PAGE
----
ADVANCE FOR USE SUNDAY, NOV. 15 - In this photo taken Nov. 5, 2015, Tonia Reeser takes a dog named Bella across an obstacle course created by her nephew Eagle Scout Jeremiah Reeser behind the Central Nebraska Humane Society in Grand Island, Neb. (Andrew Carpenean/The Independent via AP) MANDATORY CREDIT

ADVANCE FOR USE SUNDAY, NOV. 15 - In this photo taken Nov. 5, 2015, Tonia Reeser takes a dog named Bella across an obstacle course created by her nephew Eagle Scout Jeremiah Reeser behind the Central Nebraska Humane Society in Grand Island, Neb. (Andrew Carpenean/The Independent via AP) MANDATORY CREDIT

Scouts help Humane Society.

GRAND ISLAND, Neb. (AP) — When a woman who works at the Central Nebraska Humane Society knows of a need and her nephew is looking for an Eagle Scout project, you can just about guess what happens next.

One hundred and 56 man hours later, the Humane Society has a new obstacle and agility course for its shelter dogs.

The course was the Eagle Scout project of Jeremiah Reeser, a junior at Heartland Lutheran High School.

His aunt, Tonia Reeser, is an animal care technician at the Humane Society. She knew her nephew was in the market for an Eagle Scout project.

“So, I said, ‘I’ve got a great idea for you,’” she said.

A half-dozen people helped Jeremiah with his pet project, which includes barrels and tires for dogs to pass through, ramps and a couple of balance beams. The young people built and painted all of the items themselves.

The Grand Island Independent ( ) report that the course is just west of the Humane Society building.

Humane Society Executive Director Laurie Dethloff said the course will be used to test high-energy dogs to serve as search-and-rescue aides or for drug or bomb detection. It will also provide mental and physical stimulation for shelter dogs and more opportunities for volunteers who are handling the dogs.

Dethloff referred to that benefit as enrichment. Volunteers learn a skill or ways to communicate with dogs, and that keeps it interesting for both, she said.

Before the course was built, the Humane Society used a junk pile made of objects found around the shelter for testing. The new course is safer, offers more skills on which to test dogs and looks better, Dethloff said.

Reeser hopes the course will allow dogs to have a good time and “not be as grouchy” as they might be when they’re cooped up inside. He believes it will also teach dogs skills so that, when people come to adopt them, the animals will be better trained and more obedient.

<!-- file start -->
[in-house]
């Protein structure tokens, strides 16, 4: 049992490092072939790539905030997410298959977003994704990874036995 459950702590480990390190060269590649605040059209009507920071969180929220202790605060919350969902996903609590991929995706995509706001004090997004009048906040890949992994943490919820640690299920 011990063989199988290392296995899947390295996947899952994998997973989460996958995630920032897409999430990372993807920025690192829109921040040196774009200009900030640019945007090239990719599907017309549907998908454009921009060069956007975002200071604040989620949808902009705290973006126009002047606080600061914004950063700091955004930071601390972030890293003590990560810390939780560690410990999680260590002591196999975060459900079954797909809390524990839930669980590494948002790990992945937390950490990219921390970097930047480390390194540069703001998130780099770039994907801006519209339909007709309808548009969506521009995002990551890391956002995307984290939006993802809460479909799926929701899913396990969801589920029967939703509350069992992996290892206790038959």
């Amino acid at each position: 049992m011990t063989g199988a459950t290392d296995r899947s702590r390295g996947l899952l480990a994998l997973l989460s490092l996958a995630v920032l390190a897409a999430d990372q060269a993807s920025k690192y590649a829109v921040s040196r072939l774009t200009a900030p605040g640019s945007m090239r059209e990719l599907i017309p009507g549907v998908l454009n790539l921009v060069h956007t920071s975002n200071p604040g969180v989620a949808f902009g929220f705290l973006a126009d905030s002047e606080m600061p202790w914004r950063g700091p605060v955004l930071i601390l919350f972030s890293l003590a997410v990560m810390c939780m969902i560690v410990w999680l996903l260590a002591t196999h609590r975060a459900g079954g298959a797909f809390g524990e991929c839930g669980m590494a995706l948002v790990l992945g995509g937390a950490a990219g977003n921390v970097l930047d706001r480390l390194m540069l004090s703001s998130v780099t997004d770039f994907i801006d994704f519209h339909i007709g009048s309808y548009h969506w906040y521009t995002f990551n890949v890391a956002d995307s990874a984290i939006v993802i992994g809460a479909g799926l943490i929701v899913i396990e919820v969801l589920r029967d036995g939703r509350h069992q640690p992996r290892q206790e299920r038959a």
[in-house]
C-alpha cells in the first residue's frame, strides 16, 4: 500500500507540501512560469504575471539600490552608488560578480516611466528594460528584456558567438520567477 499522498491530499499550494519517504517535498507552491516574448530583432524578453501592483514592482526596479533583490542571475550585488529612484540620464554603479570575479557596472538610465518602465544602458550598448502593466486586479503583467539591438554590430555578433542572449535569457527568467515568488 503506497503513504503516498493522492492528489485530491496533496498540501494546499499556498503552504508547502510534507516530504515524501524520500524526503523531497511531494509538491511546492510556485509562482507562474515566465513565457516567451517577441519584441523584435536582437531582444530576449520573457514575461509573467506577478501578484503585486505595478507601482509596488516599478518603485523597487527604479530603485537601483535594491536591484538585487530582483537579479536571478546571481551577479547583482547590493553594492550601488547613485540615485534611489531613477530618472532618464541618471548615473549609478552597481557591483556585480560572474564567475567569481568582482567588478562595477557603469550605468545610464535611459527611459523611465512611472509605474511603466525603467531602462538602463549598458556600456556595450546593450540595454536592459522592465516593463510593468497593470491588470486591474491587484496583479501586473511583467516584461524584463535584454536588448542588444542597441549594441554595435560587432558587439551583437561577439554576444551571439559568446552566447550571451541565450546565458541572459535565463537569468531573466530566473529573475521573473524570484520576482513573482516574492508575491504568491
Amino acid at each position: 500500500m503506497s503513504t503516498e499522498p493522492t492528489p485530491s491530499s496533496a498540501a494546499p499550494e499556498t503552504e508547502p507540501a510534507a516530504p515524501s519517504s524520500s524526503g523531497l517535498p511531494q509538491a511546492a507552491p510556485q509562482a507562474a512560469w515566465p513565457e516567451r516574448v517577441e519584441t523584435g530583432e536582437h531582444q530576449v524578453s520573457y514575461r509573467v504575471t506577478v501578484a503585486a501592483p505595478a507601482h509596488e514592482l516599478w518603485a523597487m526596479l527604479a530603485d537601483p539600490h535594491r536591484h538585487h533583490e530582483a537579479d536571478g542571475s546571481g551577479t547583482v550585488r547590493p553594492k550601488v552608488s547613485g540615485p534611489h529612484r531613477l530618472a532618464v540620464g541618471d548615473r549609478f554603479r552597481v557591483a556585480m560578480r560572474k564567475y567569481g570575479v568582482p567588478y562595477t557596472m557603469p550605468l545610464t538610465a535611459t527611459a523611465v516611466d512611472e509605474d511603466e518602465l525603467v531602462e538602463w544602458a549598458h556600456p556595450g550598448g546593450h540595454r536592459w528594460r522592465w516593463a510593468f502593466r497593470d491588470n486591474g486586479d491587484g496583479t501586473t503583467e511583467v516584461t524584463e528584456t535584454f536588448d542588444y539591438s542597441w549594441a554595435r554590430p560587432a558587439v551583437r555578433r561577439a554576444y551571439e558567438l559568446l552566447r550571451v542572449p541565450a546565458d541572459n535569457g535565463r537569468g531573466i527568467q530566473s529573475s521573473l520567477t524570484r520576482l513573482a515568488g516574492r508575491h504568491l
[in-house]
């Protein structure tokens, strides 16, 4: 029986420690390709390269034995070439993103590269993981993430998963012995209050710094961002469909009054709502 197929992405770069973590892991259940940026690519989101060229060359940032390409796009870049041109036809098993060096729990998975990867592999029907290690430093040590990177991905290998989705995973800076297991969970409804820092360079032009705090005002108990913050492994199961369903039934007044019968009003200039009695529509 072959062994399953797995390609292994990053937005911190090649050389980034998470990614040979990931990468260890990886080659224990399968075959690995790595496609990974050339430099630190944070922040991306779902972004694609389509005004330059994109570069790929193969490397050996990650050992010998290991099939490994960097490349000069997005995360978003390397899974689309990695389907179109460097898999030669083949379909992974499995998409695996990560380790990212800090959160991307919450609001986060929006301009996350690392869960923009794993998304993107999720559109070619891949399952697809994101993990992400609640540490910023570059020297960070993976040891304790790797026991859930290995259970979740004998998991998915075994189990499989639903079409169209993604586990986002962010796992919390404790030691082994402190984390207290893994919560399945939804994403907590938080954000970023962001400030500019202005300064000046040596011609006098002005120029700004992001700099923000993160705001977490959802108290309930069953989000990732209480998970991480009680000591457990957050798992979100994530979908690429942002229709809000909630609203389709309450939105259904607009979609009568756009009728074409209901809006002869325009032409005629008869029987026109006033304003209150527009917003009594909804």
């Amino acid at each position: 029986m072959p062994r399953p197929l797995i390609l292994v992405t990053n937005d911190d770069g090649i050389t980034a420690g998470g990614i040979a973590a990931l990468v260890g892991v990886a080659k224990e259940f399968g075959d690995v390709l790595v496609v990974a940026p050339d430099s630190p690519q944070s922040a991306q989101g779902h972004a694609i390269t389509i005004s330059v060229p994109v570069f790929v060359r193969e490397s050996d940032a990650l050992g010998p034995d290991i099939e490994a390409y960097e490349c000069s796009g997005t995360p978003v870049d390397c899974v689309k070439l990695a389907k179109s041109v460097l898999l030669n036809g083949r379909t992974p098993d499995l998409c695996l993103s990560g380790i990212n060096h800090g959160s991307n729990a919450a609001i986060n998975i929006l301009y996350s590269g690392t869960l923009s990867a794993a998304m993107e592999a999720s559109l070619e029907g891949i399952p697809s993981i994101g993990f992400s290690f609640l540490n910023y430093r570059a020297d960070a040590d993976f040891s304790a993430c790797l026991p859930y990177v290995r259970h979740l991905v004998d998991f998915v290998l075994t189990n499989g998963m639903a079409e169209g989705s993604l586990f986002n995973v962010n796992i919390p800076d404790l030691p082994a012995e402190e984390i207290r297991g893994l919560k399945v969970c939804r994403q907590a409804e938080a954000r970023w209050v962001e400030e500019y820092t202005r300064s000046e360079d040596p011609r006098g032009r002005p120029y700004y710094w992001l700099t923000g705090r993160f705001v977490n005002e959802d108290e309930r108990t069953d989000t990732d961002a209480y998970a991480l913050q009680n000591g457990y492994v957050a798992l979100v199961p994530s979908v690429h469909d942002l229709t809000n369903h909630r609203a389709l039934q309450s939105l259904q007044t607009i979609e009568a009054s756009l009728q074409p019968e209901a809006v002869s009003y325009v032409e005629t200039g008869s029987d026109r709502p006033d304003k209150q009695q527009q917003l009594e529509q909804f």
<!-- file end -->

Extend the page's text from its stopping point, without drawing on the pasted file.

Reeser, who will turn 17 in January, is a member of Boy Scout Troop 114.

By next year, three Eagles will be the wind beneath the wings of Kristen and Michael Reeser. Jeremiah’s 18-year-old brother, Jonathan, is already an Eagle Scout. Their younger brother, Jared, will probably become one next year.

One of Kristen Reeser’s goals before she became a mother was that, if she had boys, they would become Eagle Scouts.

Scouting is good because it allows them to interact with boys their own age, she said. They also “learn some morals and learn the standards of what life is really about, because nowadays it’s kind of hard to find that,” she said.

Jeremiah enjoys Scouting because he likes being outdoors and hanging out with other guys.

Some people call him Roadrunner because he’s the fastest player on the Heartland Lutheran football team. He plays wide receiver and cornerback. He’s also on the track team.

Another member of his family played some football. His 85-year-old grandfather, Gus Holubeck, is an Air Force veteran who lives in Bellevue. Besides being a former B-52 pilot, Holubeck played football at Ohio State under Coach Woody Hayes in the 1950s.

Kristen Reeser said Jeremiah is very responsible.

“I’m glad he’s doing a project that’s going to help dogs out because we always get our dogs from here,” she said, referring to the Humane Society.

Jeremiah Reeser received help on the project from his aunt’s friend Angie Solis and Janet Smith, the Humane Society’s assistant director. Also pitching in were Jeremiah’s brother Jared and his friends, John Campbell and Chance Boreson.

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